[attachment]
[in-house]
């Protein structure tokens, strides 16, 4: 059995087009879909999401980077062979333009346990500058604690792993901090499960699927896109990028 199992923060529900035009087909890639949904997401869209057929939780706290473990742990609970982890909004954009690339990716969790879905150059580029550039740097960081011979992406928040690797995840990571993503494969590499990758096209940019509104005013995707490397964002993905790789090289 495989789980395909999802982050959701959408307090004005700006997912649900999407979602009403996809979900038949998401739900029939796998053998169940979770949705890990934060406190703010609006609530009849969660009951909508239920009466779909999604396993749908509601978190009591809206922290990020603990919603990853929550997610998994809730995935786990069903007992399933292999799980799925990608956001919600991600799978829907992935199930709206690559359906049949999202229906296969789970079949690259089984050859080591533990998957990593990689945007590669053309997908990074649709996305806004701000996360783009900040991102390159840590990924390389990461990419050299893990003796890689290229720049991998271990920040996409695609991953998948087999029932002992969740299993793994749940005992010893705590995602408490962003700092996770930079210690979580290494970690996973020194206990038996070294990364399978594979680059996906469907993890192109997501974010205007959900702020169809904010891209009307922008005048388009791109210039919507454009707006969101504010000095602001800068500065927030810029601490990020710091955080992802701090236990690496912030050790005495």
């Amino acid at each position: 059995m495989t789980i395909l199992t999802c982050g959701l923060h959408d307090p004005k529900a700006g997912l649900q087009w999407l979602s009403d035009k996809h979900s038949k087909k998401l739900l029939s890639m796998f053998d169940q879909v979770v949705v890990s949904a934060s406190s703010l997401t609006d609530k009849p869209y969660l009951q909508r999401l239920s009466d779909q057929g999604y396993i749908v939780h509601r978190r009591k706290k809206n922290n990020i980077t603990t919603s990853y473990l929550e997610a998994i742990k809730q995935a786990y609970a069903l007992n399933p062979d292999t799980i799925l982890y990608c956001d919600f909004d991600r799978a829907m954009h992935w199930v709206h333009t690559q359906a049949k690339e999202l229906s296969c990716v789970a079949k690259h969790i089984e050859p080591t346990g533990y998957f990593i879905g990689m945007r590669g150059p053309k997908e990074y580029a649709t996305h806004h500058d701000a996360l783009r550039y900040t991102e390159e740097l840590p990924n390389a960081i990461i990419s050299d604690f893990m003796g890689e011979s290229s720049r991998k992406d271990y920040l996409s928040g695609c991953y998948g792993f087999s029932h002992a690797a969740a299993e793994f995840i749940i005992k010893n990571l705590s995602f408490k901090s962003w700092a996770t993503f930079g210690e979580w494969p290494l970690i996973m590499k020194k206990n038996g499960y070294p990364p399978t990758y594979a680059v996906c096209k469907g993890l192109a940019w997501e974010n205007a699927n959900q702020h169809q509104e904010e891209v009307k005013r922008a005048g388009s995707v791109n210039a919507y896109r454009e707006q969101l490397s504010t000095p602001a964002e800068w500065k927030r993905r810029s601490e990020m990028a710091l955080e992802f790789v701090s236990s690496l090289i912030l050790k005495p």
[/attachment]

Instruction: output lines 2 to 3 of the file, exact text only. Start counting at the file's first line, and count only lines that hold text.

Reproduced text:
């Protein structure tokens, strides 16, 4: 059995087009879909999401980077062979333009346990500058604690792993901090499960699927896109990028 199992923060529900035009087909890639949904997401869209057929939780706290473990742990609970982890909004954009690339990716969790879905150059580029550039740097960081011979992406928040690797995840990571993503494969590499990758096209940019509104005013995707490397964002993905790789090289 495989789980395909999802982050959701959408307090004005700006997912649900999407979602009403996809979900038949998401739900029939796998053998169940979770949705890990934060406190703010609006609530009849969660009951909508239920009466779909999604396993749908509601978190009591809206922290990020603990919603990853929550997610998994809730995935786990069903007992399933292999799980799925990608956001919600991600799978829907992935199930709206690559359906049949999202229906296969789970079949690259089984050859080591533990998957990593990689945007590669053309997908990074649709996305806004701000996360783009900040991102390159840590990924390389990461990419050299893990003796890689290229720049991998271990920040996409695609991953998948087999029932002992969740299993793994749940005992010893705590995602408490962003700092996770930079210690979580290494970690996973020194206990038996070294990364399978594979680059996906469907993890192109997501974010205007959900702020169809904010891209009307922008005048388009791109210039919507454009707006969101504010000095602001800068500065927030810029601490990020710091955080992802701090236990690496912030050790005495």
């Amino acid at each position: 059995m495989t789980i395909l199992t999802c982050g959701l923060h959408d307090p004005k529900a700006g997912l649900q087009w999407l979602s009403d035009k996809h979900s038949k087909k998401l739900l029939s890639m796998f053998d169940q879909v979770v949705v890990s949904a934060s406190s703010l997401t609006d609530k009849p869209y969660l009951q909508r999401l239920s009466d779909q057929g999604y396993i749908v939780h509601r978190r009591k706290k809206n922290n990020i980077t603990t919603s990853y473990l929550e997610a998994i742990k809730q995935a786990y609970a069903l007992n399933p062979d292999t799980i799925l982890y990608c956001d919600f909004d991600r799978a829907m954009h992935w199930v709206h333009t690559q359906a049949k690339e999202l229906s296969c990716v789970a079949k690259h969790i089984e050859p080591t346990g533990y998957f990593i879905g990689m945007r590669g150059p053309k997908e990074y580029a649709t996305h806004h500058d701000a996360l783009r550039y900040t991102e390159e740097l840590p990924n390389a960081i990461i990419s050299d604690f893990m003796g890689e011979s290229s720049r991998k992406d271990y920040l996409s928040g695609c991953y998948g792993f087999s029932h002992a690797a969740a299993e793994f995840i749940i005992k010893n990571l705590s995602f408490k901090s962003w700092a996770t993503f930079g210690e979580w494969p290494l970690i996973m590499k020194k206990n038996g499960y070294p990364p399978t990758y594979a680059v996906c096209k469907g993890l192109a940019w997501e974010n205007a699927n959900q702020h169809q509104e904010e891209v009307k005013r922008a005048g388009s995707v791109n210039a919507y896109r454009e707006q969101l490397s504010t000095p602001a964002e800068w500065k927030r993905r810029s601490e990020m990028a710091l955080e992802f790789v701090s236990s690496l090289i912030l050790k005495p």